According to the Deputy Director for Development of the School of Computer Science & Robotics Vladimir Gubin, a few scientific teams from TPU and qualified rehabilitation physicians are involved in the project that can accelerate and improve the recovery of people who have suffered a stroke.
“The quality of the patient’s life depends on how quickly doctors start rehabilitation. If a patient is in the bed for a month, he/she will live but without functioning legs, arms…If just after several hours after resuscitation to start rehabilitation, even the simplest massage, a person (especially a person that suffered a stroke in the young age) is able to fully recover,” the scientist noted.
In addition, according to the developers, the robotic complex will help to fill the shortage of highly skilled rehabilitation specialists troughs automated functioning. The scientists have already designed various concepts: devices on hands, legs, and the entire human body. Vladimir Gubin called the development an "inverted" exoskeleton.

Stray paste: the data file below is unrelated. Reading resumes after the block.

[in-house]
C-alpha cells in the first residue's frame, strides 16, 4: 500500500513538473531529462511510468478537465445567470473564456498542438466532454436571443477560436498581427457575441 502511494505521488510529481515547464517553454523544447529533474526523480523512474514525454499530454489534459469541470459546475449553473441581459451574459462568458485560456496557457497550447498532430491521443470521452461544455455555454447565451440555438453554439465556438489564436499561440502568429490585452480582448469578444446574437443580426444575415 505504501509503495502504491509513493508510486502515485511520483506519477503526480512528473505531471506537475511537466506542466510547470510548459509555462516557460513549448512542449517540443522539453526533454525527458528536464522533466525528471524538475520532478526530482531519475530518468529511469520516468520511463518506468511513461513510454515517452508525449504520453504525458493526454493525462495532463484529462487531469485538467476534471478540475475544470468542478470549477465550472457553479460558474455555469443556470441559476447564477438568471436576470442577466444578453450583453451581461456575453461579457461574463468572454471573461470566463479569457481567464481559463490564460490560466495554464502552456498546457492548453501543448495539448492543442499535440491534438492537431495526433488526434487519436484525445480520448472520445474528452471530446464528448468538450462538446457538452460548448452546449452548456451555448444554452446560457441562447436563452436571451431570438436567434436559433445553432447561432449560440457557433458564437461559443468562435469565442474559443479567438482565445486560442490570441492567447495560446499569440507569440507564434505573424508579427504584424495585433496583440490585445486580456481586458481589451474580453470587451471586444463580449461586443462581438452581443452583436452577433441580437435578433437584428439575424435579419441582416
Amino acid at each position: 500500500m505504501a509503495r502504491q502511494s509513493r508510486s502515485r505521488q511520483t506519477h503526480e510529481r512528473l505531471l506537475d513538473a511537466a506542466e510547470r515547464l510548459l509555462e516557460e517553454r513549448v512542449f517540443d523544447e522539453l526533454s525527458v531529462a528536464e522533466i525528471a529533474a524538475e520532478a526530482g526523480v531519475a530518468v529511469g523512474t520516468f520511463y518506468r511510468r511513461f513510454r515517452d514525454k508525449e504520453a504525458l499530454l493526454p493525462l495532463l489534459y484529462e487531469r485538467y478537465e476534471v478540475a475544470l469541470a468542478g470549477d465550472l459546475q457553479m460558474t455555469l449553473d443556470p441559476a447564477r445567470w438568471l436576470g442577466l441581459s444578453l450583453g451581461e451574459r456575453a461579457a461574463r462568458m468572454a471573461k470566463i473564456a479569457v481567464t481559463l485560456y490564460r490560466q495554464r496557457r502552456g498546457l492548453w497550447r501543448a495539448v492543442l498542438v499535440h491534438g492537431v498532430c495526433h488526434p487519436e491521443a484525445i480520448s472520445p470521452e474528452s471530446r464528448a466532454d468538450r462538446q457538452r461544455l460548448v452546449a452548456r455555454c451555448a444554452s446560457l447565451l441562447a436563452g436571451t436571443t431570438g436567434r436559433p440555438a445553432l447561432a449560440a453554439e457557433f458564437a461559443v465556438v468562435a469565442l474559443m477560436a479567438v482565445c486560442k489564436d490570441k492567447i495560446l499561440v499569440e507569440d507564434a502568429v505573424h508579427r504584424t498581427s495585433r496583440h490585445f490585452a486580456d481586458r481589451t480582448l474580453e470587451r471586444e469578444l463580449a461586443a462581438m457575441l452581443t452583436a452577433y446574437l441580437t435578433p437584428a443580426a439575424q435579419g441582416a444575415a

“A nurse poses a device, for instance, on the leg, and it massages following a certain program. A simple version implies squeezing and expansion. We are working on the function so that the device reacts to pain, i.e. alerts the danger of damage after feeling a contraction, and automatically stops. It is important when a patient is unconscious. If the exoskeleton amplifies the patient’s movement, the motion of such devices sends an impulse to the human body. This is a serious network project. At the moment, we have created small servomotors to bring the future device into motion, developed software, and collected rehabilitation techniques,” he said.